IDEALS Home University of Illinois at Urbana-Champaign logo The Alma Mater The Main Quad

The impact of information loss on research: A case study in the Dominican Republic

Show simple item record

Bookmark or cite this item: http://hdl.handle.net/2142/19233

Files in this item

File Description Format
PDF 9503185.pdf (10MB) Restricted to U of Illinois (no description provided) PDF
Title: The impact of information loss on research: A case study in the Dominican Republic
Author(s): Floren-Romero, Maria Soledad
Director of Research: Lancaster, F. Wilfrid
Doctoral Committee Chair(s): Smith, Linda C.
Doctoral Committee Member(s): Choldin, Marianna Tax; Rashid, Salim
Department / Program: Library and Information Science
Discipline: Library and Information Science
Degree Granting Institution: University of Illinois at Urbana-Champaign
Degree: Ph.D.
Genre: Dissertation
Subject(s): Library Science Information Science
Abstract: The purpose of this study was to assess the impact of information loss in industry in a developing country. The assessment of information loss was accomplished by studying instances of information missed by scientists working in a pharmaceutical firm in the Dominican Republic and appraising the impact that this loss had on the research of the firm.Fourteen scientists working with the firm were interviewed. Ten research projects done between 1988 and 1993 were selected. Bibliographies were compiled on the topics of the research projects using databases accessible in the United States and the Dominican Republic covering information from the developed and developing countries.The study showed that all scientists missed information relevant to their research. Eighty percent of the literature retrieved in database searches was previously unknown to the scientists. Forty-one percent was relevant to their research topics and 15% of the items would have had an impact on the research if they had had them at the time the research was underway.Scientists identified potential impacts at three levels: at the user level (cognitive impacts); at the work level (changes in research); and at the firm level (effects on design and manufacturing of the drugs). The literature overlooked would have among other things increased their knowledge on the diseases and the drugs under study; it would have contributed knowledge on new laboratory techniques to diagnose diseases; it would have made possible a better and more in-depth research and better informed decision making.Access to information was associated with the information-seeking behavior of the scientists and obstacles to access to information. The study revealed that scientific research is not a national priority for development and scientists depend for access to information on their own network of information providers; their personal libraries and colleagues' resources inside or outside the country are the first choices for access to information.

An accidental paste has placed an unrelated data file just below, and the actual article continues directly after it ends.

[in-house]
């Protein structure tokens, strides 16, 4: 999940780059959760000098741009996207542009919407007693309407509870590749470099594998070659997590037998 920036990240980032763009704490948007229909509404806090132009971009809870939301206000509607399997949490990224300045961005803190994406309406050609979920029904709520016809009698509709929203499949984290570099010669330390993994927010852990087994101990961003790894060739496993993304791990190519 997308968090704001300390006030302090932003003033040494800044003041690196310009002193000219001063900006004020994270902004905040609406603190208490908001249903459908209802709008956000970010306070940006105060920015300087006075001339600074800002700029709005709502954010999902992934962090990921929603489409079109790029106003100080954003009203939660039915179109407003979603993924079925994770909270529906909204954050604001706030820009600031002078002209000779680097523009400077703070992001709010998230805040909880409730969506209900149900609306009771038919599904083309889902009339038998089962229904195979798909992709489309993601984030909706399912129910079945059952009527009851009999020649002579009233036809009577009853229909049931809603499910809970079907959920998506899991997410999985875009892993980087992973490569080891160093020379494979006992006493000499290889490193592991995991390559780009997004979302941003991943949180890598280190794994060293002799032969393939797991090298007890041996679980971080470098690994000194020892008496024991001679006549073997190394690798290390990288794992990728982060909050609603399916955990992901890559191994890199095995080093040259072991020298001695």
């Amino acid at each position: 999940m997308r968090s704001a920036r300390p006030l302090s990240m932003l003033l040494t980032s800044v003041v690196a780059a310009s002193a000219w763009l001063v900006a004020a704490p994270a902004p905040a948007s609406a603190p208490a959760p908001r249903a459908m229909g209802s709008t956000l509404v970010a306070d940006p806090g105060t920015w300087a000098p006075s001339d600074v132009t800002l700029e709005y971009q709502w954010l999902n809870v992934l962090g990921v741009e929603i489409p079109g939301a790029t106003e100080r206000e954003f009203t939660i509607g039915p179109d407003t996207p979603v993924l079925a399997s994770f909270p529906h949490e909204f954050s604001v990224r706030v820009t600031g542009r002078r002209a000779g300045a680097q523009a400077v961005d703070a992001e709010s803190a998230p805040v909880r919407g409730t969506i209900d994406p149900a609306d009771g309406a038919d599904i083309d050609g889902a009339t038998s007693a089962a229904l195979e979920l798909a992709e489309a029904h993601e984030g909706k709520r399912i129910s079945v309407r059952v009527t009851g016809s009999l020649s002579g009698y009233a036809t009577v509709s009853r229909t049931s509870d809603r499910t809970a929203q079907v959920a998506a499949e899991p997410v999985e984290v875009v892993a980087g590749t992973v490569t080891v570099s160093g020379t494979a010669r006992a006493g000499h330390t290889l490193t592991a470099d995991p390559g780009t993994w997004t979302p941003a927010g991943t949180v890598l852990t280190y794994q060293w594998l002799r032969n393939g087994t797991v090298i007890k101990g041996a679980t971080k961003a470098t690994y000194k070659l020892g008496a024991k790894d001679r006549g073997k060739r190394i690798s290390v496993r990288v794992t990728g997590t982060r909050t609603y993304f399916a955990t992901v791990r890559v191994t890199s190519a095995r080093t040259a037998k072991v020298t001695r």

Issue Date: 1994
Type: Text
Language: English
URI: http://hdl.handle.net/2142/19233
Rights Information: Copyright 1994 Floren-Romero, Maria Soledad
Date Available in IDEALS: 2011-05-07
Identifier in Online Catalog: AAI9503185
OCLC Identifier: (UMI)AAI9503185
 

This item appears in the following Collection(s)

Show simple item record

Item Statistics

  • Total Downloads: 0
  • Downloads this Month: 0
  • Downloads Today: 0

Browse

My Account

Information

Access Key